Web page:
Many midwives advocate for more education about birth so that communities and families can benefit from better care, but CPM-TN Rebekah Mustaleski has taken it upon herself to ensure families receive care by teaching other midwives. Rebekah currently provides care for families in Knoxville, Tennessee at Roots and Wings Midwifery. She works with CPM Libby Colsen and Student Midwife Abby Ochs to provide family with quality care at their birth center and at families’ homes.
Rebekah didn’t always plan to pass along her practices to other aspiring midwives. She says part of what prompted her to continue teaching student midwives is that she had a chance to try it while working with Libby and developed a greater confidence in her teaching ability. She says that teaching others how to practice feels very similar to being a midwife for mothers– “in a lot of ways it feels very much like being a midwife.”
One of the things I really love about being a midwife is encouraging parents and families to be the person that they already were with this new life. “When it’s your first pregnancy and your first baby, there’s a lot of unknowns, and you’re not quite sure what you’re getting into. I really love helping parents realize that they have it within themselves to be what their family needs them to be,” she says.
Rebekah compares parenting to pregnancy and birth and explains that part of the benefit of having the support of a midwife is that they can help mothers practice building confidence in their ability to birth. “Yes, birth can be unpredictable but that you have it within yourself to find what you need to get to the other side and I think parenting overall is very much like that,” she says.
“I felt like that experience with Libby was kind of an extension of that,” she says. “I very much liked that which helped me realize that ‘Maybe I can teach someone from the beginning and help them learn new things.’”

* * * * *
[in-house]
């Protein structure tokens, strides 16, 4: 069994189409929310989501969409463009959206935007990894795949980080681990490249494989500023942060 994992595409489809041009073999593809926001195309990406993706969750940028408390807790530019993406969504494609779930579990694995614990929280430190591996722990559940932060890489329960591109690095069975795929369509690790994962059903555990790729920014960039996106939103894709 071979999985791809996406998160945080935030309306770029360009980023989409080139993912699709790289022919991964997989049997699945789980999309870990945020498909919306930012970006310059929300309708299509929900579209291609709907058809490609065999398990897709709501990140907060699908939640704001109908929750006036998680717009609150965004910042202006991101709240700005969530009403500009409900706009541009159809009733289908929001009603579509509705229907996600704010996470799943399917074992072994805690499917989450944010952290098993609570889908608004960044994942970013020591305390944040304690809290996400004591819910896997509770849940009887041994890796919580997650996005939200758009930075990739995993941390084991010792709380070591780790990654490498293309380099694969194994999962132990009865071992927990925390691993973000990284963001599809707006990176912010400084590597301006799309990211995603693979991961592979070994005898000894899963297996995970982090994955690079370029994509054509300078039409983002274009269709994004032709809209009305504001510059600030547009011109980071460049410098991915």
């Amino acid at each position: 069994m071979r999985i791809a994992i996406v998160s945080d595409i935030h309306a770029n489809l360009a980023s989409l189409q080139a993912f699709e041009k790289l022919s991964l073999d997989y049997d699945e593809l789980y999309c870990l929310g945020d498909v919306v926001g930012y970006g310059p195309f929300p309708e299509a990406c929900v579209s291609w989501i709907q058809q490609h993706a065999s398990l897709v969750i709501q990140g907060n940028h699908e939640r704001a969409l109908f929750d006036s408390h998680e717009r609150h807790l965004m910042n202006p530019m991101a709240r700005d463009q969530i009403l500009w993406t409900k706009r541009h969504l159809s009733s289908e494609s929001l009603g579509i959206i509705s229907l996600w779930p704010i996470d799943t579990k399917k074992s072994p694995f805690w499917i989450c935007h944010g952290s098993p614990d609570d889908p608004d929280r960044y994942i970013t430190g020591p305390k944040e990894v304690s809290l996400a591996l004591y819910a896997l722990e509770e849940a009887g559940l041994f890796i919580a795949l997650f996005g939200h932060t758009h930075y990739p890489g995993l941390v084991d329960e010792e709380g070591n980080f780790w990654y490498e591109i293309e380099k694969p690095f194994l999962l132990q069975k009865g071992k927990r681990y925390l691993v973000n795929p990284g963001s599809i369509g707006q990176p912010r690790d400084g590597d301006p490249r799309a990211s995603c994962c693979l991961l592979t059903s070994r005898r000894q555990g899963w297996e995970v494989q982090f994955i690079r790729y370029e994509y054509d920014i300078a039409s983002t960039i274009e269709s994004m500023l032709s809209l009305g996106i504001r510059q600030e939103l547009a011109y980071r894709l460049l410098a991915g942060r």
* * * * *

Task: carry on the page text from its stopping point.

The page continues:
A Need for More Midwives
Rebekah explains that there is currently a shortage of midwives and communities can benefit from access to more midwives, especially while more families explore home birth. “I think if I’m going to sit out there saying ‘There need to be more midwives, then I should be a part of the solution to making that happen,” she says.
Rebekah says that an increase in requests for midwifery services isn’t that only reason communities need more midwives. She also points to maternal outcomes during birth in the United States isn’t up to the standard mother’s deserve. “Especially in the U.S., the maternal mortality and morbidity rate is horrible,” she says. “The research shows that midwifery care makes a difference.”
Many families and midwives explain that part of the reason midwives can help provide better outcomes for mothers and babies is through the personal relationship they develop with families. “When you get to know somebody on an individual basis and you have the time to spend with them, that you can make a difference in the outcomes for that mom and that baby,” she says. “If we want to see fewer moms during childbirth, or related complications and if we want better outcomes for babies, then we need more midwives.”
“Doctors are wonderful and I’m not trying to talk down on doctors,” she says. “They definitely have skills that I don’t have and they have knowledge that I don’t have and I’m really thankful that they’re there when pregnancy deviates from the norm, but the truth is pregnancy is a normal thing for the body to do,” she says. “There’s nothing sick about a pregnant woman and so they don’t always need a doctor. That’s what midwives are there for.”
Education for Families and Communities
When it comes to increasing access to midwifery care and alternative birth options, education also plays a highly impactful role. As communities become more aware of the benefits of midwifery care and midwives have more effective relationships with doctors, more families can take advantage of these helpful services. “Some people have preconceived notions of what home birth is and educating families in the community about what home birth looks like can be a challenge,” she says.
She explains that part of the challenge of educating families about their options is that midwives need the opportunity to meet with families and have real conversations about the role of a midwife and what they do to support families. Rebekah also says that informative videos have effectively helped them introduce home birth and their practice to more families.
As families explore their birthing options and different care providers, most midwives recommend families take the time to find a care provider that they trust and makes them feel supported. “I think it makes an impact on how birth plays out,” Rebekah says. “We had someone call us recently and they didn’t want to have a home birth, they just wanted someone who they could talk to about what was going on and then they felt better.”